The UK circulated a revised version on 22 February that it placed under silence until the next morning. The draft had only a few changes. On Iran, this was mostly limited to incorporating a proposal by the Netherlands to use the language of the Panel of Experts that found Iran in “non-compliance”, instead of stating that Iran is in violation, of paragraph 14 in resolution 2216—which set up the arms embargo, directing states to prevent the transfer of arms to the Houthis and their allies. Proposals from Sweden and Peru to strengthen paragraphs on humanitarian-related issues were also included.
On Friday (23 February), Russia broke silence, supported by Bolivia and China. This led to the UK circulating a further revised draft, which it placed in blue. The new version has reduced the language related to Iran, including by no longer condemning Iran for violating the arms embargo and endorsing the findings of the Panel’s report. Language was also modified so that the UK draft in blue expresses the intention to address these violations, rather than using more definite language deciding that Iran’s violations require a further response and deciding to take additional measures.
On Saturday (24 February), Russia tabled its own draft resolution to extend the sanctions measures. Noting that its principal concerns had not been addressed, its draft is based on last year’s resolution 2342, with technical amendments to extend the sanctions measures until 26 February 2019 and the mandate of the panel of experts until 28 March 2019. The move seems to set the stage for a possible Russian veto on the UK draft, which would require members to adopt the Russian draft resolution or another text in order to extend the sanctions regime that expires at midnight.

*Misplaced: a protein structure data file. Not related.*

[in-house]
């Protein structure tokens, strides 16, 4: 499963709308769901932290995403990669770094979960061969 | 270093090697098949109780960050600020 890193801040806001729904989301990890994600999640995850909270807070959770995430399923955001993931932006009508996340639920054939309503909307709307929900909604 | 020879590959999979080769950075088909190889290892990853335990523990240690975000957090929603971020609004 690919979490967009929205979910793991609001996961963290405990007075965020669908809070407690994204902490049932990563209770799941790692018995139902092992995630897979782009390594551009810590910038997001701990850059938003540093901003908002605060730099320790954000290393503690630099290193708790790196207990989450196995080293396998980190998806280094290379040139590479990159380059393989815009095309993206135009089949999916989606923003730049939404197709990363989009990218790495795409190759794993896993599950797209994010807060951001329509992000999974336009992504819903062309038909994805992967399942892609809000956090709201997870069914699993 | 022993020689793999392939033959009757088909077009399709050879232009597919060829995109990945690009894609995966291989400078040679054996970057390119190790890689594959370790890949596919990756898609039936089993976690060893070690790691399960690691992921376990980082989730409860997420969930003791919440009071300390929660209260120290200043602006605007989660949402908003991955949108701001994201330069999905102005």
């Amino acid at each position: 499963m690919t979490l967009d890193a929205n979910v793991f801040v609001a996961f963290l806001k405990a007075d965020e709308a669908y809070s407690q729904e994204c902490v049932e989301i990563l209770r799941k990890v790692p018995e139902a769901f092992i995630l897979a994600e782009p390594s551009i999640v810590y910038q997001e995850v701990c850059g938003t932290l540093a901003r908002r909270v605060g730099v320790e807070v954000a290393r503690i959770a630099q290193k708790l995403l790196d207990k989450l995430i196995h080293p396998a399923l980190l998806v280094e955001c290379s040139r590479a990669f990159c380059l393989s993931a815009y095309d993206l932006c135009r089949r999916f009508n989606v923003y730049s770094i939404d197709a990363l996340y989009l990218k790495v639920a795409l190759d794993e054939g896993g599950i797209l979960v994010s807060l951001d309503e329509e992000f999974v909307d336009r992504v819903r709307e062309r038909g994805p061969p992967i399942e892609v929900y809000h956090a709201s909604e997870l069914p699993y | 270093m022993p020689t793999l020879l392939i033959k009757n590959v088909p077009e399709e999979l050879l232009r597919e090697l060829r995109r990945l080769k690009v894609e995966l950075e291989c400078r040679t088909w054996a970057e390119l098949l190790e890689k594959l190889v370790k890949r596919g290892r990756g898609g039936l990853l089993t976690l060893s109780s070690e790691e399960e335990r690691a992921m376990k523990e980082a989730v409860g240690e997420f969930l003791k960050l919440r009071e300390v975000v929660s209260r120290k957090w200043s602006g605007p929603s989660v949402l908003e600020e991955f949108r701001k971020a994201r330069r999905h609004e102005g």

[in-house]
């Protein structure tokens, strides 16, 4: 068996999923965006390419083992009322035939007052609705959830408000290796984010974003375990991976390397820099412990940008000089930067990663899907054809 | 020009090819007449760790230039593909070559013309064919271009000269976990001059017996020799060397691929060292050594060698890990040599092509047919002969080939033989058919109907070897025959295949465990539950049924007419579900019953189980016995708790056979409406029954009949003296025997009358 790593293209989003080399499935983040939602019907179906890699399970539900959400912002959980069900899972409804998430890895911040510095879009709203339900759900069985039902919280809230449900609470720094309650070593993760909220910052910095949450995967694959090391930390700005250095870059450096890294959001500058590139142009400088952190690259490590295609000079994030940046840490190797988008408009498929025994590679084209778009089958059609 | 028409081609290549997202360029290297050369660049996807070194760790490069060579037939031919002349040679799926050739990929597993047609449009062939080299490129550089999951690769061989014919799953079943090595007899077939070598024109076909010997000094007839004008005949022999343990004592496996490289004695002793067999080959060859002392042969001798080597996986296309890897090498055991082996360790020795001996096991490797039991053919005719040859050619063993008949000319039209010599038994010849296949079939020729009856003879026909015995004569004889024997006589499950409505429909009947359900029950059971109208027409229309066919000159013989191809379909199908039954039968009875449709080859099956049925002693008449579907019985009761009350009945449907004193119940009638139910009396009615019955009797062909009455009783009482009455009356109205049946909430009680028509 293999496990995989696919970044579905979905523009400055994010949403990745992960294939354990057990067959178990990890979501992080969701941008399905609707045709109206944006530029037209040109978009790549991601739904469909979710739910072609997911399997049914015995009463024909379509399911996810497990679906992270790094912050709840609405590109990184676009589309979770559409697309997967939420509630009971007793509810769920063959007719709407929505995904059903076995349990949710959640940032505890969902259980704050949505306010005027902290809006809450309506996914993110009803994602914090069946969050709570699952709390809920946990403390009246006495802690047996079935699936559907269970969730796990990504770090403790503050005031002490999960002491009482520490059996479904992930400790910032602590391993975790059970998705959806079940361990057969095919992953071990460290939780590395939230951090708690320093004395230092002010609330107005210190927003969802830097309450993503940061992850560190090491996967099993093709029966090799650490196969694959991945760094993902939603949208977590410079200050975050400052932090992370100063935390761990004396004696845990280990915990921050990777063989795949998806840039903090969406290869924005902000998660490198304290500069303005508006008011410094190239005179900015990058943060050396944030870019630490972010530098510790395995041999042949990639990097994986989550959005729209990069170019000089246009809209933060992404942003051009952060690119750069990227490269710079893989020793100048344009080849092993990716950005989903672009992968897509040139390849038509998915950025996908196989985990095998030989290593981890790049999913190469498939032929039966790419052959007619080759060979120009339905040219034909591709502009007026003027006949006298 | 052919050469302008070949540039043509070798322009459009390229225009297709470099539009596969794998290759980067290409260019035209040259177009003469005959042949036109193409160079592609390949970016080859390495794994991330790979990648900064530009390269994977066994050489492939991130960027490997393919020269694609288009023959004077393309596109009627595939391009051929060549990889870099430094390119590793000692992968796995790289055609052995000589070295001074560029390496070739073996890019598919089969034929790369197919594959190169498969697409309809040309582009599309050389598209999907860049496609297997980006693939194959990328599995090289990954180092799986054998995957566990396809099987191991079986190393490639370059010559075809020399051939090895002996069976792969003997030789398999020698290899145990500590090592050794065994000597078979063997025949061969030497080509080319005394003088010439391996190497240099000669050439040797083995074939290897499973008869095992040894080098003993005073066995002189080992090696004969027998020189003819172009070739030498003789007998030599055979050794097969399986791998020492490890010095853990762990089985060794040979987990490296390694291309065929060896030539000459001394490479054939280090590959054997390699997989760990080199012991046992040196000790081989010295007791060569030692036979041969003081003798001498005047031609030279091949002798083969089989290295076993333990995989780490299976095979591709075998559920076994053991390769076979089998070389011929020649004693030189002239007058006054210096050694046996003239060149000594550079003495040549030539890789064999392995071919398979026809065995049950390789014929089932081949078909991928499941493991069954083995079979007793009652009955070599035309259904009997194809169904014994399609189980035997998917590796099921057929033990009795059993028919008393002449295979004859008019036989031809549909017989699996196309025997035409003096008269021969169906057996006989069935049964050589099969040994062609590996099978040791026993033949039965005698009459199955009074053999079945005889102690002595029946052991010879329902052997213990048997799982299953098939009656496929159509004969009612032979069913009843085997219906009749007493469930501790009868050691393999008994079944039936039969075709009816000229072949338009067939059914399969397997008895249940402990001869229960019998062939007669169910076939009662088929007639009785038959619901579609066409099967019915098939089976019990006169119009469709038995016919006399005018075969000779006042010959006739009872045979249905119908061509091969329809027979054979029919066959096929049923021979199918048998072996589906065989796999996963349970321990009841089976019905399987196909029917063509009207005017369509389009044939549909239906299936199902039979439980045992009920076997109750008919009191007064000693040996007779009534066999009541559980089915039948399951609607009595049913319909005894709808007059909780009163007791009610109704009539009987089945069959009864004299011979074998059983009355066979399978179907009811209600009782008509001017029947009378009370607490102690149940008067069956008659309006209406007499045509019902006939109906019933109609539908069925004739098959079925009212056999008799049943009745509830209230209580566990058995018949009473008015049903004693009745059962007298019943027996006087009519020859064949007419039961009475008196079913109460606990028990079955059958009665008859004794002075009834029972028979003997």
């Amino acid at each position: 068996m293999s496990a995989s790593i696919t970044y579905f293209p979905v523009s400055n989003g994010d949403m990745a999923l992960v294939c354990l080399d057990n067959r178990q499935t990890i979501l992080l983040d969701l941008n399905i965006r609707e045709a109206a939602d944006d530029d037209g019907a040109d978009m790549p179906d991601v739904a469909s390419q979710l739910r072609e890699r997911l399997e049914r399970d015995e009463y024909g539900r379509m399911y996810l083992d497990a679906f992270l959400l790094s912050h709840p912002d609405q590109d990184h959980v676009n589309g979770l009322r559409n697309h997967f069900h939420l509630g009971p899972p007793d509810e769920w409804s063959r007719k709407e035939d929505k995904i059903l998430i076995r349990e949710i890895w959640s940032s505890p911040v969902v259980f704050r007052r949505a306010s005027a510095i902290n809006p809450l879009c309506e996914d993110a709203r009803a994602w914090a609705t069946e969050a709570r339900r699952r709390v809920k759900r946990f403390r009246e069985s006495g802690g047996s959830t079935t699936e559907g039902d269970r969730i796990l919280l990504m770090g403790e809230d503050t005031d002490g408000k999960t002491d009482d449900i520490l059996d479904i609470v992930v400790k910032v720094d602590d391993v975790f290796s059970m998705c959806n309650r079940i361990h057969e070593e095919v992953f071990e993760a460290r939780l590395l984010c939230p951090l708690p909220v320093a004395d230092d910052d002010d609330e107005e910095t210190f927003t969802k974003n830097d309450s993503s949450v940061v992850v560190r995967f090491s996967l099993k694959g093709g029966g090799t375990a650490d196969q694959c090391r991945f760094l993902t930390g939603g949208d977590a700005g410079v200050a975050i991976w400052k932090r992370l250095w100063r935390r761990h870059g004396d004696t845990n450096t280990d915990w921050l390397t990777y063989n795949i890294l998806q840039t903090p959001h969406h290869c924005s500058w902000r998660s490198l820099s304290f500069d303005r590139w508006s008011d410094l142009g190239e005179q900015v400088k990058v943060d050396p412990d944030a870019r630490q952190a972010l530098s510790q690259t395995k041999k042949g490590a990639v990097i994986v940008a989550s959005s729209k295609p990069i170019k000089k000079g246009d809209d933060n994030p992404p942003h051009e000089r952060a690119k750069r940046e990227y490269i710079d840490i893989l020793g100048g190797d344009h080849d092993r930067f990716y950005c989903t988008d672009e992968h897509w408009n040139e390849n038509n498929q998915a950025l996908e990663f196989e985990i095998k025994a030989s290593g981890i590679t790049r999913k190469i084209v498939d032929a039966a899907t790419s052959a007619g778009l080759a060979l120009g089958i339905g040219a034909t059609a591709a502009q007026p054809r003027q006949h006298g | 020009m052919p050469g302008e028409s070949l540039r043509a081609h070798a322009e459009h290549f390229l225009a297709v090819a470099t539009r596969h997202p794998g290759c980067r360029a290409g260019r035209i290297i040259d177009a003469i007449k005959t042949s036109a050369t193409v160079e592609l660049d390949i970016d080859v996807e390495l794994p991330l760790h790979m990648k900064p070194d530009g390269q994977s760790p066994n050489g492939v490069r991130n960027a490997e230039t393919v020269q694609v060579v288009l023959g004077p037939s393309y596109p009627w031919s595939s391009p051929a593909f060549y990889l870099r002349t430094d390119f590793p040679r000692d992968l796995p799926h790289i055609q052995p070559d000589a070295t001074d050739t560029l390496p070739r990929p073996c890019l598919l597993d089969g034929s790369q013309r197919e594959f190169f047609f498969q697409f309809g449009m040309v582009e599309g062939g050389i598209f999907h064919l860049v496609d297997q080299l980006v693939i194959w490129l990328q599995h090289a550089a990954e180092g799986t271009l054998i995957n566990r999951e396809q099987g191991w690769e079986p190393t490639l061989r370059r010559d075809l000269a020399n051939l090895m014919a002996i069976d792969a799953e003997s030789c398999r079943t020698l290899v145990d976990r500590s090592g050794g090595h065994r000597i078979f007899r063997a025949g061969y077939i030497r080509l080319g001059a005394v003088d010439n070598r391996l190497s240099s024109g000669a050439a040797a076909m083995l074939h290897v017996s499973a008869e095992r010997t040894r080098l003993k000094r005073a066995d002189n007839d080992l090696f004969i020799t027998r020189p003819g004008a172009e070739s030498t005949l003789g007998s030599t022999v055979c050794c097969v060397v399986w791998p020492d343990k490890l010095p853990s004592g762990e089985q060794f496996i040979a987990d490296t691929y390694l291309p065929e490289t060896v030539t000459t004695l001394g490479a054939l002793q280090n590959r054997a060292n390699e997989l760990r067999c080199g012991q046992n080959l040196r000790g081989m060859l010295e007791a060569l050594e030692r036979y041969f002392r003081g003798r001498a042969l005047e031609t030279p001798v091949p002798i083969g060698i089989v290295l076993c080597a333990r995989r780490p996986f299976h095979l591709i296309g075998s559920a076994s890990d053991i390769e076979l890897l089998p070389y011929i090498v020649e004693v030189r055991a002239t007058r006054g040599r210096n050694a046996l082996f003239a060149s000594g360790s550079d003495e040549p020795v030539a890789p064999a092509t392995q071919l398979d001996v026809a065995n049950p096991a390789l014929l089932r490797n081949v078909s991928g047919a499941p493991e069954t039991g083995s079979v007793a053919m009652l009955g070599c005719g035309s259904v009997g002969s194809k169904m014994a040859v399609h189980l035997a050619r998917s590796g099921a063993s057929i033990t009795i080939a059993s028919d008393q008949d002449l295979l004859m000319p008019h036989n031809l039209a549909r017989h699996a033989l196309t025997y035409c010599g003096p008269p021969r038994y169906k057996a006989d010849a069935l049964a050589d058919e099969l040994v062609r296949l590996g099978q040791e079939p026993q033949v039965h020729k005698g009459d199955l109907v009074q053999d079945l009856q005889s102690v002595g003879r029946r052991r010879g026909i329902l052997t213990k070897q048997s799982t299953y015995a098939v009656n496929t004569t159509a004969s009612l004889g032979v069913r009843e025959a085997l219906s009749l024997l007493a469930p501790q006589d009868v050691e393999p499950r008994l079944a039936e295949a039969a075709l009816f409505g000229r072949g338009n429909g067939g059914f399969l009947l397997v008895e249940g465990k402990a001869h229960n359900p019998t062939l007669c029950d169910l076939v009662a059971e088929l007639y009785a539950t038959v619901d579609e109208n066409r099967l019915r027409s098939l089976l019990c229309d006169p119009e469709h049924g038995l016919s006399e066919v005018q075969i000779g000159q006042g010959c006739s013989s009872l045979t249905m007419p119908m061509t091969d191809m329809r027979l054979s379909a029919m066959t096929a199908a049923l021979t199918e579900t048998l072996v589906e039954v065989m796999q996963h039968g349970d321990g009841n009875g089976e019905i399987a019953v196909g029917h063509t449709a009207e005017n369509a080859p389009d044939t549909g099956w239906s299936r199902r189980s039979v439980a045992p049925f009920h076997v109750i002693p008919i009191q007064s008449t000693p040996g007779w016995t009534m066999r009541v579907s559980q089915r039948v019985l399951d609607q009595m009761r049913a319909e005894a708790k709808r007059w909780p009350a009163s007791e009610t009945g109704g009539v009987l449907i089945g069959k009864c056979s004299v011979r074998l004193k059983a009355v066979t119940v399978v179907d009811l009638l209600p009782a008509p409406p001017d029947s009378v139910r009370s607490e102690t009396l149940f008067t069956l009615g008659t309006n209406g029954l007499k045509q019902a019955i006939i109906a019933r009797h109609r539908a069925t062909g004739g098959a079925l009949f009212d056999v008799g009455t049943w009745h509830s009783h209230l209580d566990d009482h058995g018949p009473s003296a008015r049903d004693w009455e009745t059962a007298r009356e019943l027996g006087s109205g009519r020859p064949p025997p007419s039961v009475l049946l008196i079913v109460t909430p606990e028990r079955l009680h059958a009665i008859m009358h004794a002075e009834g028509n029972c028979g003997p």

The Council will remain busy with Yemen this week. Tomorrow (27 February) it receives its 60-day briefing from the Special Envoy for Yemen Ismael Ould Cheikh Ahmed. This will be Ould Cheikh Ahmed’s final briefing, as he is being replaced from March by Martin Griffiths, whose appointment the UN announced on 16 February, in the context of a political process that has remained largely stalled for more than a year. OCHA’s Director of Operations John Ging may also brief, as will Ambassador Gustavo Meza-Cuadra (Peru) as chair of the 2140 Committee. Members are also expected to continue negotiating a presidential statement this week that is focused on the humanitarian situation.
* Post-script: The Council vote was postponed, as the UK sought to continue negotiations with Russia. The Council convened in the afternoon (S/PV.8190), voting first on the UK draft (S/2018/156), which had two further changes: “taking note with particular concern”, instead of “expressing particular concern”, of the Panel’s findings of Iranian non-compliance with the arms embargo; and removing the paragraph expressing the Council’s intention to take additional measures. Russia vetoed the draft with Bolivia also voting against it, and China and Kazakhstan abstaining. Eleven members voted in favour.
The Council then unanimously adopted the Russian draft resolution (S/RES/2402). The next day (27 February), a joint statement was issued by France, Germany, the UK and the US, expressing grave concerns regarding the Yemen Panel of Experts’ findings and condemning Iran’s non-compliance with the targeted arms embargo, as described by the Panel.